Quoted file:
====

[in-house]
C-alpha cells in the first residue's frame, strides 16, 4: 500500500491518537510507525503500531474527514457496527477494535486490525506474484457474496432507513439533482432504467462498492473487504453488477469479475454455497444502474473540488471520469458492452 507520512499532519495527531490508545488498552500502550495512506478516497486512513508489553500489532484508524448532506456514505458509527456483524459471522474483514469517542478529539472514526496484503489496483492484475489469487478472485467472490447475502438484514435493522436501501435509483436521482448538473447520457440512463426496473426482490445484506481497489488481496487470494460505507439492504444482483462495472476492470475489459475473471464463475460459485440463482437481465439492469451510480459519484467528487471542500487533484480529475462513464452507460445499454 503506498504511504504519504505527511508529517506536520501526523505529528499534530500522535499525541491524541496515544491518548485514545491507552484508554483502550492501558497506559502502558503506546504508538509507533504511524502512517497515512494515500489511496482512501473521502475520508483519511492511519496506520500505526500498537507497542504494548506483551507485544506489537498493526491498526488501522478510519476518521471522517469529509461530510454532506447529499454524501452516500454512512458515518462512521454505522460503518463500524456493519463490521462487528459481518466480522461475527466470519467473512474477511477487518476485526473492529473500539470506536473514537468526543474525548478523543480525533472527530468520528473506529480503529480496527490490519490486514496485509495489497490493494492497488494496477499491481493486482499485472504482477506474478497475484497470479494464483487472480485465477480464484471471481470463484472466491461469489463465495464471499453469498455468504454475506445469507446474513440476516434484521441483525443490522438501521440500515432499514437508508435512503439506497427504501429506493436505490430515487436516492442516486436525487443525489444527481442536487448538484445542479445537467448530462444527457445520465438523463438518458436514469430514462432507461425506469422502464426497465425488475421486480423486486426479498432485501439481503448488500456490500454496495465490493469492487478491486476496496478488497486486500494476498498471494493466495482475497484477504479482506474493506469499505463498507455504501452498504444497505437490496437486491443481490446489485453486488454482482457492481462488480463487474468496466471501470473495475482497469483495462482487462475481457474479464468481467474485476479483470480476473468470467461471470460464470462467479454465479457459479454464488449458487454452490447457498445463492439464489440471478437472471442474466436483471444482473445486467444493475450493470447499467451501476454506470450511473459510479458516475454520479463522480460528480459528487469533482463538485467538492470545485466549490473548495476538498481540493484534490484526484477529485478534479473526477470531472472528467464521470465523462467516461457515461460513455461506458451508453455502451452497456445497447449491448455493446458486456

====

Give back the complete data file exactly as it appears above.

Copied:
[in-house]
C-alpha cells in the first residue's frame, strides 16, 4: 500500500491518537510507525503500531474527514457496527477494535486490525506474484457474496432507513439533482432504467462498492473487504453488477469479475454455497444502474473540488471520469458492452 507520512499532519495527531490508545488498552500502550495512506478516497486512513508489553500489532484508524448532506456514505458509527456483524459471522474483514469517542478529539472514526496484503489496483492484475489469487478472485467472490447475502438484514435493522436501501435509483436521482448538473447520457440512463426496473426482490445484506481497489488481496487470494460505507439492504444482483462495472476492470475489459475473471464463475460459485440463482437481465439492469451510480459519484467528487471542500487533484480529475462513464452507460445499454 503506498504511504504519504505527511508529517506536520501526523505529528499534530500522535499525541491524541496515544491518548485514545491507552484508554483502550492501558497506559502502558503506546504508538509507533504511524502512517497515512494515500489511496482512501473521502475520508483519511492511519496506520500505526500498537507497542504494548506483551507485544506489537498493526491498526488501522478510519476518521471522517469529509461530510454532506447529499454524501452516500454512512458515518462512521454505522460503518463500524456493519463490521462487528459481518466480522461475527466470519467473512474477511477487518476485526473492529473500539470506536473514537468526543474525548478523543480525533472527530468520528473506529480503529480496527490490519490486514496485509495489497490493494492497488494496477499491481493486482499485472504482477506474478497475484497470479494464483487472480485465477480464484471471481470463484472466491461469489463465495464471499453469498455468504454475506445469507446474513440476516434484521441483525443490522438501521440500515432499514437508508435512503439506497427504501429506493436505490430515487436516492442516486436525487443525489444527481442536487448538484445542479445537467448530462444527457445520465438523463438518458436514469430514462432507461425506469422502464426497465425488475421486480423486486426479498432485501439481503448488500456490500454496495465490493469492487478491486476496496478488497486486500494476498498471494493466495482475497484477504479482506474493506469499505463498507455504501452498504444497505437490496437486491443481490446489485453486488454482482457492481462488480463487474468496466471501470473495475482497469483495462482487462475481457474479464468481467474485476479483470480476473468470467461471470460464470462467479454465479457459479454464488449458487454452490447457498445463492439464489440471478437472471442474466436483471444482473445486467444493475450493470447499467451501476454506470450511473459510479458516475454520479463522480460528480459528487469533482463538485467538492470545485466549490473548495476538498481540493484534490484526484477529485478534479473526477470531472472528467464521470465523462467516461457515461460513455461506458451508453455502451452497456445497447449491448455493446458486456